What outstanding challenge facing the poultry industry would you most like to solve?

I would like society educated on how chickens are raised. The media and other groups often misrepresent how chickens are raised. Chickens are raised with great care, they are treated appropriately; farmers love their animals and want the best for them.

I would also like people to see the Canadian supply-management system in a very positive light. Supply management is beneficial to everyone, and to have it looked at as a negative or that farmers are wealthy because of it, is not true. It ensures that there is supply for the market, and provides a balance between what the farmer gets paid and the costs to the consumer.

How has your relationship with the poultry sector evolved?

My relationship with the poultry industry has changed significantly throughout my lifetime. As a young girl, I was out there at the end of every crop helping to clean out and set up the barns, bring in the chicks – whatever needed to be done, I was part of that role. That has evolved into becoming the owner of the farm and learning not just about the daily operations of a business and how to run and manage a business, but also understanding the broader scope and political side of the sector.

How do you incorporate sustainable (ethical, environmental, economic) best practice into your day-to-day routine?

As poultry farmers, we truly care about the welfare of the birds. We ensure that the barns are well managed, the birds are grown under optimum conditions and they are treated in a very humane way. We keep an optimum square footage for the birds in order to ensure that they have enough space to be able to move around freely and stay healthy.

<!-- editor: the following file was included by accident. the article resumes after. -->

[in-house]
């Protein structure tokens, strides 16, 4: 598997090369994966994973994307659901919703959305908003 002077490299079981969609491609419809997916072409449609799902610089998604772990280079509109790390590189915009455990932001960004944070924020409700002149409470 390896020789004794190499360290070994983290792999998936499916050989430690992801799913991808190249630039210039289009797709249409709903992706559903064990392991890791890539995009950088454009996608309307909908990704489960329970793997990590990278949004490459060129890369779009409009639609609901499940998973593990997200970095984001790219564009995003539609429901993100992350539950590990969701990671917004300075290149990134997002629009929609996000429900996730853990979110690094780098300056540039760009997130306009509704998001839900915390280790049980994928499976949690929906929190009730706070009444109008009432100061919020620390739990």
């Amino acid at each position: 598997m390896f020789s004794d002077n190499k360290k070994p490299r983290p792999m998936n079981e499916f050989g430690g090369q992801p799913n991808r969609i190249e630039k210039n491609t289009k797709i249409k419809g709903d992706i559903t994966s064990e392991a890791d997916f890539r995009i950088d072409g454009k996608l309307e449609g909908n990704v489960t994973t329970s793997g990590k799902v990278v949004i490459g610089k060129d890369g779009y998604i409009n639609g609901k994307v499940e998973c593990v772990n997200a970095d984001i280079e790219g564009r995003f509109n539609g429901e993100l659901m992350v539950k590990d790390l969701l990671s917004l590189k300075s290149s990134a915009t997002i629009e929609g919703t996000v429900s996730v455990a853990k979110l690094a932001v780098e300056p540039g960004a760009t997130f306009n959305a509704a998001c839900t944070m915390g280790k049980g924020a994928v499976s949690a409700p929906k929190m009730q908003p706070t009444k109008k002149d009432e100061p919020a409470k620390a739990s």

We are also growing our birds without the use of antibiotics in order to benefit everyone – the birds, the consumers and society as a whole.

The manure from our birds is spread back onto our fields in order to reduce the environmental footprint and the fertilisers that are required to grow our crops.

From an economic standpoint, we try and support local businesses as much as we are able. My friends laugh at me when I tell them that I picked up eggs from the neighbour, or I went to the cheese factory for my cheese, or to the honey farm for my honey. I love it in the spring and summer months when I have the option to purchase fresh produce from someone just a few kilometres from my home!

We also try to use local businesses when doing renovations to the barns. Just last year when we built a new barn, using local businesses was one of our priorities. This is just one of the benefits of supply management – it meets the demands of the consumer while also providing sustainable practices to ensure that everyone benefits.

Wendy's relationship with the poultry sector has changed over the years
Wendy's relationship with the poultry sector has changed over the years

How do you feel about on-farm technology, either current or yet to be developed?

I completely believe in on-farm technology and its contribution to better business and improved animal welfare. Technology doesn’t replace being in the barn and feeling the atmosphere in person, but it does enhance farming practices and improves the bird welfare.

What are the most memorable experiences you’ve had during your career in poultry?

My most memorable experience would have to be the intergenerational farm transfer that took place. It was a significant challenge, not only for my parents who wanted to have one of their four children purchase the farm, but also for my siblings, my husband and for me. Each of us (my parents, Bruce and I) wanted the family to stay intact and not have arguments or have the family no longer speak to one another because we now owned the farm. There had to be concessions made in order for us to be able to purchase it. I can happily say that we were able to achieve the intergenerational farm transfer successfully and that my relationship with my siblings is as strong, or stronger, than it has ever been!

Are there any individuals or organisations in the industry who you’ve found particularly inspirational?

The CFO recently began a programme called Women in Leadership. This programme has certainly inspired me to take on the role as a DCR and to step outside of my comfort zone to do something different. I had considered becoming a DCR before the programme began. However, the implementation of the programme and the encouragement from the staff has been inspiring.

Ryan Johnson

Editor at The Poultry Site

Ryan worked in conservation from 2008 to 2017, during which time he operated a rainbow trout hatchery and helped to maintain public and protected green spaces in Canada for the Toronto and Region Conservation Authority. As editor of The Poultry Site, he now writes about challenges and opportunities in agriculture across the globe.